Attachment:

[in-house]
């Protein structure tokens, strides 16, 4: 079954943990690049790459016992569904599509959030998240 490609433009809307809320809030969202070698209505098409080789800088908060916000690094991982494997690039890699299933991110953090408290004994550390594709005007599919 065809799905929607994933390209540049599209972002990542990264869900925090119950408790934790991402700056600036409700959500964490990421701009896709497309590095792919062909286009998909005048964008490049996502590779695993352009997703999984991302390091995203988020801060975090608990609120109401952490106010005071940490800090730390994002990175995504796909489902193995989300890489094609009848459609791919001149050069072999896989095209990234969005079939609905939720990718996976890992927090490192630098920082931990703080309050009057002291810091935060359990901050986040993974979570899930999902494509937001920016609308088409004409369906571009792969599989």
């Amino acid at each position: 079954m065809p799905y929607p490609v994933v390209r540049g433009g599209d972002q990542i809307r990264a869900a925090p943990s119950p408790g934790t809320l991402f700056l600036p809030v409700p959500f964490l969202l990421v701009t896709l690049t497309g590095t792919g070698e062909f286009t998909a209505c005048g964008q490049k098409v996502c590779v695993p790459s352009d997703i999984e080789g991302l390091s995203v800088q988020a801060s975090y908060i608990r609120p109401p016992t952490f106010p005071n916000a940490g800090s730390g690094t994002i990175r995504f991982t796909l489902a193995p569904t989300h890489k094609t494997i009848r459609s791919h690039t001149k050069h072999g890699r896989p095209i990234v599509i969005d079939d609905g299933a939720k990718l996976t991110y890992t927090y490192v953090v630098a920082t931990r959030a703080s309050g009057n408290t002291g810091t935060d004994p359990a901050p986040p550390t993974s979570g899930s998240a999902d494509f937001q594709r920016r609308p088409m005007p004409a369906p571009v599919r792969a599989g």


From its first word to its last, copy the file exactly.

[in-house]
């Protein structure tokens, strides 16, 4: 079954943990690049790459016992569904599509959030998240 490609433009809307809320809030969202070698209505098409080789800088908060916000690094991982494997690039890699299933991110953090408290004994550390594709005007599919 065809799905929607994933390209540049599209972002990542990264869900925090119950408790934790991402700056600036409700959500964490990421701009896709497309590095792919062909286009998909005048964008490049996502590779695993352009997703999984991302390091995203988020801060975090608990609120109401952490106010005071940490800090730390994002990175995504796909489902193995989300890489094609009848459609791919001149050069072999896989095209990234969005079939609905939720990718996976890992927090490192630098920082931990703080309050009057002291810091935060359990901050986040993974979570899930999902494509937001920016609308088409004409369906571009792969599989």
């Amino acid at each position: 079954m065809p799905y929607p490609v994933v390209r540049g433009g599209d972002q990542i809307r990264a869900a925090p943990s119950p408790g934790t809320l991402f700056l600036p809030v409700p959500f964490l969202l990421v701009t896709l690049t497309g590095t792919g070698e062909f286009t998909a209505c005048g964008q490049k098409v996502c590779v695993p790459s352009d997703i999984e080789g991302l390091s995203v800088q988020a801060s975090y908060i608990r609120p109401p016992t952490f106010p005071n916000a940490g800090s730390g690094t994002i990175r995504f991982t796909l489902a193995p569904t989300h890489k094609t494997i009848r459609s791919h690039t001149k050069h072999g890699r896989p095209i990234v599509i969005d079939d609905g299933a939720k990718l996976t991110y890992t927090y490192v953090v630098a920082t931990r959030a703080s309050g009057n408290t002291g810091t935060d004994p359990a901050p986040p550390t993974s979570g899930s998240a999902d494509f937001q594709r920016r609308p088409m005007p004409a369906p571009v599919r792969a599989g």